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Frank Berman, senior vice president of marketing at Bloomingdale’s, is obsessed with fun.
“I think when you walk into the 59th Street store, you really feel the energy, you feel the beat of it, the demonstrations that are happening in cosmetics and makeovers, designer appearances, trunk shows, DJs, different parties and philanthropic events where we support the communities in which we do business,” said Berman, a 20-year veteran of Bloomingdale’s.
This story first appeared in the December 5, 2011 issue of WWD. Subscribe Today.
Starting out in the housewares department and working his way through gourmet food, candy, cookware and cutlery, Berman got his first taste of marketing on the ground floor, bringing in celebrity chefs for cooking demonstrations, and partnering with restaurants such as Le Bernardin and Park Avenue Cafe. As he gained more exposure to the various departments, he learned firsthand how to create animation and bring the selling floor to life.
Back in the Seventies, when Bloomingdale’s was at the height of its country promotions, marketing themes were focused on bringing international travel, which was becoming increasingly popular, to its customer base. Today, the emphasis has shifted to pop culture, Hollywood, celebrities, the art scene and cause-related marketing.
“You have to constantly innovate. While those country promotions were very important in helping to build that DNA, that ‘retail as theater’ component that is uniquely Bloomingdale’s, everything runs its course over time,” he said.
“We want our customer to experience what’s happening in pop culture right on our selling floor and engage them in things that are new and ‘of the moment,’ whether that’s with technology or things we’ve done with augmented reality or different applications on mobile devices, to the basics of bringing in the stars of a new movie that’s coming out,” said Berman.
Through the years, Bloomingdale’s has had successful tie-ins with movies including “Evita,” “Phantom of the Opera” and “Moulin Rouge.” For “Moulin Rouge,” the store brought in 20 cancan dancers, Nicole Kidman took the stage to unveil the “Moulin Rouge”-inspired windows, and the store created a boutique selling different products that were curated in the “Moulin Rouge” spirit.
In 2009, Bloomingdale’s partnered with movie studios like Columbia, Fox Searchlight, Pixar Animation, Walt Disney, Universal and Warner Brothers for “Lights, Camera, Fashion.” Richard Gere and Hilary Swank appeared at the store; there were cinematic window displays; partnerships with film festivals around the country; in-store events; a screening partnership with Turner Classic Movies; film-themed catalogues and shopping bags; free movie tickets, and publicity for upcoming films.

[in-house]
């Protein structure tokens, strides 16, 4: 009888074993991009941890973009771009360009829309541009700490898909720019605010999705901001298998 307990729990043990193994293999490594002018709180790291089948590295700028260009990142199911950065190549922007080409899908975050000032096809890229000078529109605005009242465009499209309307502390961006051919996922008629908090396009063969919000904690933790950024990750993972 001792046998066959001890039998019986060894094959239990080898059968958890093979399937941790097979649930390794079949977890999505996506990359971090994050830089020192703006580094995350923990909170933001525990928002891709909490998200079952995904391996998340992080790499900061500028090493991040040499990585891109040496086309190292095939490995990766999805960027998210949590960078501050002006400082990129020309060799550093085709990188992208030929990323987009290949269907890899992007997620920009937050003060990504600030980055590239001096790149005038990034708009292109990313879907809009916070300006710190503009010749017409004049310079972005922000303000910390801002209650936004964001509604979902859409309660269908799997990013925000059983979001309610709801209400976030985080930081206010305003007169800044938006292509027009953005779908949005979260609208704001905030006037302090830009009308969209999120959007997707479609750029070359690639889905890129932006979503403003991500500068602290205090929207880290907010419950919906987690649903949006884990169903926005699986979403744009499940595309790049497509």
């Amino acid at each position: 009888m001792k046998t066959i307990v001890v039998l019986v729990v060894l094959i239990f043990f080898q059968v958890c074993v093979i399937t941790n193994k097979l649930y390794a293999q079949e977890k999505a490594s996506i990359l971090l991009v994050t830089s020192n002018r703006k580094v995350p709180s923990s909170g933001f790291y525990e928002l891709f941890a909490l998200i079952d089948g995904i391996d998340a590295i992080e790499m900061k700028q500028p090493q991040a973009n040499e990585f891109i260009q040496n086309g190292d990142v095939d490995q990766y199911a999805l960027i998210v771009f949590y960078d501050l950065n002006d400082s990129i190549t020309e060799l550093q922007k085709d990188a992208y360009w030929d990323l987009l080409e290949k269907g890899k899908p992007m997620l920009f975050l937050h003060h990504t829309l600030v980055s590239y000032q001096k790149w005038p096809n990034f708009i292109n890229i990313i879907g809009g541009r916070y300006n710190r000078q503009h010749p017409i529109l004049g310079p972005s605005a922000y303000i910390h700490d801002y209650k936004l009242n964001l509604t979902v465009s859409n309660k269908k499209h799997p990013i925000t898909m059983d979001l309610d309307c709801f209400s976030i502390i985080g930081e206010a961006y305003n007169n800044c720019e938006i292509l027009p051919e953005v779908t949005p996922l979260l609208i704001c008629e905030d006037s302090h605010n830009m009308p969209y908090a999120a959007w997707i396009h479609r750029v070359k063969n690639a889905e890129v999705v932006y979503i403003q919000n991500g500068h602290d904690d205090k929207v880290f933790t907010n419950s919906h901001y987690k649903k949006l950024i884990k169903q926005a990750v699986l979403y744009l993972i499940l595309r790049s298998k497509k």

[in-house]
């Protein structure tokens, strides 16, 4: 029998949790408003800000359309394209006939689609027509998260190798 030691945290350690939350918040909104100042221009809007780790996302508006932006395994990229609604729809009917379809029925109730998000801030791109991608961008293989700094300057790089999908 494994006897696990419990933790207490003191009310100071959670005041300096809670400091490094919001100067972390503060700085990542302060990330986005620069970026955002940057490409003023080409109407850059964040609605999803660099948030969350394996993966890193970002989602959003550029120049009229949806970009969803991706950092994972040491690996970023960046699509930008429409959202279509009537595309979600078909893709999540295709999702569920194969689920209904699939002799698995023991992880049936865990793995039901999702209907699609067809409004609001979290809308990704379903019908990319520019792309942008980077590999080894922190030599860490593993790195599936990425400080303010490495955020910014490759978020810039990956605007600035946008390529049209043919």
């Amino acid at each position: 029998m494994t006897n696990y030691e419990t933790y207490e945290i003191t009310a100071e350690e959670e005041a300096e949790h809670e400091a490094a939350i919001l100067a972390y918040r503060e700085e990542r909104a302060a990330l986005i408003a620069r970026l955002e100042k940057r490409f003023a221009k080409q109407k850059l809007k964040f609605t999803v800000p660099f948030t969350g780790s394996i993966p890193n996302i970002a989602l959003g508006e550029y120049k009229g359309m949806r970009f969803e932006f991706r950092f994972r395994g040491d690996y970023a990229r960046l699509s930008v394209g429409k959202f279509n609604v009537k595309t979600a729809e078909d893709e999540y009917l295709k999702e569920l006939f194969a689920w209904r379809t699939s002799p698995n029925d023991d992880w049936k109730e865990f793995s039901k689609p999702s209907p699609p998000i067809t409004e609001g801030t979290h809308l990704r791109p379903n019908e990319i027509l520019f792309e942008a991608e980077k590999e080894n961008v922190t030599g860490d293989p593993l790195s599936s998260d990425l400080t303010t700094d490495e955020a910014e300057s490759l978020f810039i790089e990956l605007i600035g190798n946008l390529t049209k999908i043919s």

“We sent 30,000 of our customers to the movies as part of this campaign. We worked with up-and-coming film producers and helped with five different independent films and showed them on bloomingdales.com, in our stores in movie lounges, as well as produced DVDs that were sent out to our best customers,” said Berman.
Like most of its marketing campaigns, “Lights, Camera, Fashion” comprised in-store decor, printed materials, catalogues, taxi toppers, newspapers and outdoor advertising, as well as the Web site, which he said is such as integral part of the store’s marketing strategy. “Beyond the commerce it provides, the eyes of the world can see Bloomingdale’s, and what it stands for from their home, mobile device and wherever they might be.”
Other successful marketing campaigns in recent years have focused on contemporary artists (“Artrageous”); the “Pink Campaign,” which raised awareness and money for the Breast Cancer Research Foundation, and “Fashion Rocks,” celebrating the fashion-music connection. “Fashion Rocks,” the longest-running campaign in Bloomingdale’s history, racked up more than 840 catalog pages, 800 newspaper and magazine impressions, 650 in-store events, signage and e-mail blasts. The campaign was anchored with a partnership with Sony Music Group, which included more than 70 performances in Bloomingdale’s stores nationwide.
What has changed over the years is that there are so many different ways to reach customers now, which can be both a positive and a challenge in such a fragmented market. The fact that consumers have so many choices today makes creating unique experiences to differentiate Bloomingdale’s that much more critical.
“It’s not about those static mediums anymore presenting our point of view on fashion. It’s being able to share it through these digital mediums and allowing customers to interact with it, [like] through Facebook, and allowing people to vote on what they like the best, and giving their opinions about things, and getting feedback from them about what’s important to them,” he said.
These days, there’s a two-way communications stream, where it used to be Bloomingdale’s just talking about what it thought was important and what and when people should buy, he said.
“The customer has more information than she’s ever had before,” he added. “In many cases, she might know more than we do, and so it’s really important that we glean some of the intelligence from her in terms of what she wants, when she wants it, in the ways that she wants it.”